According to Lyn Pykett she "does not think much of either sex" (Collins 126) and her affirmation is confirmed by Marian's words about men "No man under heaven deserves these sacrifices from us women" (Collins 159). The same Lyn Pykett sustains that "Collins uses Marian's proto-feminist pronouncements and her active involvement in rescuing Laura and helping Walter to restore her half-sister's identity as a way of questioning and challenging current gender roles" (Collins 126). In the light of the matters discussed in this chapter it is clear that these instances named by Pykett are not the only ones when Collins challenges gender roles. Another instance when gender roles are clearly challenged is when Marian disregards all the rules of proper womanly behaviour and spies on Count Fosco and Sir Percival staying on the roof of a verandah. Throughout the novel she is active and helps Walter not only by doing different activities that are not typical for a woman in the Victorian period but also by giving him advices that are helpful and that determine him to trust her.

In an age when few middle-class women had the power to act against the gender norms and defy the hierarchy of gender roles of their society she is one such example of woman who behaves differently than expected and when for example she fails to express her opinion as she usually does people around her are astonished. Such a situation is when asked by Mr. Gilmore to say whether they should trust Sir Percival when he said that Anne Catherick was taken by him to the asylum with the permission of her mother she says nothing and his reaction is "resolute, clear-minded Miss Halcombe was the very last person in the world whom I should have expected to find shrinking from the expression of an opinion of her own" (Collins 117).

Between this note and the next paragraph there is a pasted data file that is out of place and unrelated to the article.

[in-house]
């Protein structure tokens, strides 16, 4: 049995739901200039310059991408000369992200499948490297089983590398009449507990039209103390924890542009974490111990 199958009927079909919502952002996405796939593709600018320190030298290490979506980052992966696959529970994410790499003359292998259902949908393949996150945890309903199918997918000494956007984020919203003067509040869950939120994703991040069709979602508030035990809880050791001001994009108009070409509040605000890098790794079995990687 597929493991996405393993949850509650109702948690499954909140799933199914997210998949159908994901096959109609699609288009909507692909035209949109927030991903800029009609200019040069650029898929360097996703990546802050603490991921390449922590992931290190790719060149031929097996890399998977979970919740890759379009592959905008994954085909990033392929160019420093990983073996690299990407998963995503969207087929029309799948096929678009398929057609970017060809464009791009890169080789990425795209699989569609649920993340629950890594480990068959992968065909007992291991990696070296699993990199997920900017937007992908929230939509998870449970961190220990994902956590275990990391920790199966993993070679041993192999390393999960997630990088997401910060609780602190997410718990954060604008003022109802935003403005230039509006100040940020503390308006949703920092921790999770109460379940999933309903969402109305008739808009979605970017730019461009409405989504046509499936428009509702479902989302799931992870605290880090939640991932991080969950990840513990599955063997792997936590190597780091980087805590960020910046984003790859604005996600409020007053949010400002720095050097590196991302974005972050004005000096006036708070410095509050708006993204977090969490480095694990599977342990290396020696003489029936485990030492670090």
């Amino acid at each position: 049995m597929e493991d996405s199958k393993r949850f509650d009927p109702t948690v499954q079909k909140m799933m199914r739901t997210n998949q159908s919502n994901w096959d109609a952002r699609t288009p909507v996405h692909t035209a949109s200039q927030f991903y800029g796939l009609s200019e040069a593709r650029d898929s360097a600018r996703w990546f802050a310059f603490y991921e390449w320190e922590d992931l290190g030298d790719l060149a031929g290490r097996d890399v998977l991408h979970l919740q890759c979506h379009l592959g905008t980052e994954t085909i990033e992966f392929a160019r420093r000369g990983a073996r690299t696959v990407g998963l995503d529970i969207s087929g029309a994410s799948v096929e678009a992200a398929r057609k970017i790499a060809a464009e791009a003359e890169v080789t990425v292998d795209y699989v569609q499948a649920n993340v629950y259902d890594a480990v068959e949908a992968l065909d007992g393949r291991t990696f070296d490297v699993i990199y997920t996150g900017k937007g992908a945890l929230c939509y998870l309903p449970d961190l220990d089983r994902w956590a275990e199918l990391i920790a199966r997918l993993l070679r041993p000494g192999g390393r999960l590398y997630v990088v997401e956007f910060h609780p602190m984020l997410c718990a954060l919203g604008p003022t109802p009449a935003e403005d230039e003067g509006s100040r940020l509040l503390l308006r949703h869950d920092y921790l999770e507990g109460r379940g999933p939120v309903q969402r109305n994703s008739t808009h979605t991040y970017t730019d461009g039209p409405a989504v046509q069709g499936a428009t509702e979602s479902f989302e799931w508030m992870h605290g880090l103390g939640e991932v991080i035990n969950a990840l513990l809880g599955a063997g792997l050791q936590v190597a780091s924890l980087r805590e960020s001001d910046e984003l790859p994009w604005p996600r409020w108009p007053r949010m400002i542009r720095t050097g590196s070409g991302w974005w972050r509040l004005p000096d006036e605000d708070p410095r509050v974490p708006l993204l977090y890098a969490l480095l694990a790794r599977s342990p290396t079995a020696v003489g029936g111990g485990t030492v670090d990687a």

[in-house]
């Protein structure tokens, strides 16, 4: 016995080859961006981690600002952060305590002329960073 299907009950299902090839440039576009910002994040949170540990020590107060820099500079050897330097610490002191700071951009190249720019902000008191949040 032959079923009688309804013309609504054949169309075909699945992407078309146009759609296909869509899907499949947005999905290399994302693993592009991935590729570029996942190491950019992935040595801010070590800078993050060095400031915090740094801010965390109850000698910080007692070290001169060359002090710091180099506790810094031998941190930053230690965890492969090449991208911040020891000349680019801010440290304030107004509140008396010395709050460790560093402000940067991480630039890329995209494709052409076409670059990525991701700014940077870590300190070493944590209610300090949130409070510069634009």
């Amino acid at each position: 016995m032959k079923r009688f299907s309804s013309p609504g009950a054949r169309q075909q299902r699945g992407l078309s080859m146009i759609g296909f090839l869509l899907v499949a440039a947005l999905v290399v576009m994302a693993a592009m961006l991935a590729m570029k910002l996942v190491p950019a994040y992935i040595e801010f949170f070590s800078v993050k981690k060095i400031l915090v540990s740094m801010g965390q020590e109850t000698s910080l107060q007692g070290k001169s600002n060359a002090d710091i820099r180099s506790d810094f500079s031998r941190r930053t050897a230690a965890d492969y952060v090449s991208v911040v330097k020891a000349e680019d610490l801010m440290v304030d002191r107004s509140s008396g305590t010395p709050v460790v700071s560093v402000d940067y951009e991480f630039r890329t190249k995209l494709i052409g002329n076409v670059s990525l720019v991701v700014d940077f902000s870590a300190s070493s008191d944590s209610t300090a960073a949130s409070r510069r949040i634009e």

According to Lilian Craton " the "dark and ugly" qualities of Marian's physical appearance defy the feminine ideal but enable her strong sense of individuality as do the masculine personality traits" (133). I agree with her but I would also add that her feminine qualities should not be disregarded. Marian is not defined exclusively by the masculine but by the masculine and the feminine at the same time and the fact that she is a combination of these two is what make her unique. By presenting her as being between genders Collins subverts traditional Victorian gender definitions. She fails to comply with contemporary gender roles and as a consequence she affirms her individuality.